Interestingly, the AOH is a Catholic-based organization, and Portland’s chapter has been active celebrating Irish culture, including hosting politicians from Sinn Fein and (living) Irish authors too. Here’s a link to learn more about the Ancient Order of the Hibernians.

james joyce

Biography has an excellent piece on Joyce, click for more

“The thing with Bloomsday is that there really aren’t many commemorations or celebrations in America, but in Ireland it’s a big deal,” said Bill Gallagher, a charter member of AOH’s Portland chapter and its current president. “We feel Bloomsday provides a fun opportunity to emphasize the cultural as well as the social and political aspects of our shared Irish heritage.”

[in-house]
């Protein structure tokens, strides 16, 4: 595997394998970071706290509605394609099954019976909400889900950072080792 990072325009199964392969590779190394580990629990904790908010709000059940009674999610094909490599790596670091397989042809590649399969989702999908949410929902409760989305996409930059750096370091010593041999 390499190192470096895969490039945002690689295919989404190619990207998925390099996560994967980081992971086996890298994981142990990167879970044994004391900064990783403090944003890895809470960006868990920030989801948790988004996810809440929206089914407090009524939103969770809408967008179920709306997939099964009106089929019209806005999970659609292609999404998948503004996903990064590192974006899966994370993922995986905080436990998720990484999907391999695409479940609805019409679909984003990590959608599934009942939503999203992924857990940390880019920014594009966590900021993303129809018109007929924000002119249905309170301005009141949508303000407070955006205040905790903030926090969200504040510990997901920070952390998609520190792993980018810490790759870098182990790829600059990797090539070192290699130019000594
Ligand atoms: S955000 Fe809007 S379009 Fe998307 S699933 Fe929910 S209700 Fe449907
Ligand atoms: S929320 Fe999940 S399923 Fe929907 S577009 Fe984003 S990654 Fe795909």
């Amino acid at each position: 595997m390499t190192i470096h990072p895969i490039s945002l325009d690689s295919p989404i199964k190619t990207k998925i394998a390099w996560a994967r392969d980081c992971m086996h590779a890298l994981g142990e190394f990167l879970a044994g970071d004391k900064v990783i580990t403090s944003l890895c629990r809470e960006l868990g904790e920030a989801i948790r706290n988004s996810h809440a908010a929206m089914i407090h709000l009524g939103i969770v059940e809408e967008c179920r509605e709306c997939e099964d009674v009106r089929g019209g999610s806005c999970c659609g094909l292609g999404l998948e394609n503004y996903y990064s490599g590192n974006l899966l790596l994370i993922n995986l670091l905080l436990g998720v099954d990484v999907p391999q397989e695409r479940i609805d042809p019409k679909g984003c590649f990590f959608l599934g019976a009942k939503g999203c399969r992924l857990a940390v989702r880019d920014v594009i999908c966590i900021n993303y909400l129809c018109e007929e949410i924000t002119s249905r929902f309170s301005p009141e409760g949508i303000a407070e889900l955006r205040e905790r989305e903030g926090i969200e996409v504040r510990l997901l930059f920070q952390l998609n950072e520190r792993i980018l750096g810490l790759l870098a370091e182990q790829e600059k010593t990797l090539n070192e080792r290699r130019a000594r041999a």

Portland’s Bloomsday event has been hosted by the AOH since the 1980s and has ranged from involved productions, to simple gatherings of members and friends sharing their favorite works of James Joyce. This year’s event will fall somewhere between the two.

About the AOH.
The Ancient Order of Hibernians Portland had a chapter in the early part of the last century which was disbanded during the Depression. David O’Longaigh and Chuck Duffy saw to its revitalization in the mid-seventies and now the organization meets about nine times a year on a variety of topics ranging from contemporary Irish politics to classic literature and an annual St. Patrick’s Day banquet.

“I resent violence or intolerance in any shape or form. It never reaches anything or stops anything. A revolution must come on the due installments plans. It’s a patent absurdity on the face of it to hate people because they live round the corner and speak a different vernacular, so to speak.” James Joyce, “Ulysses”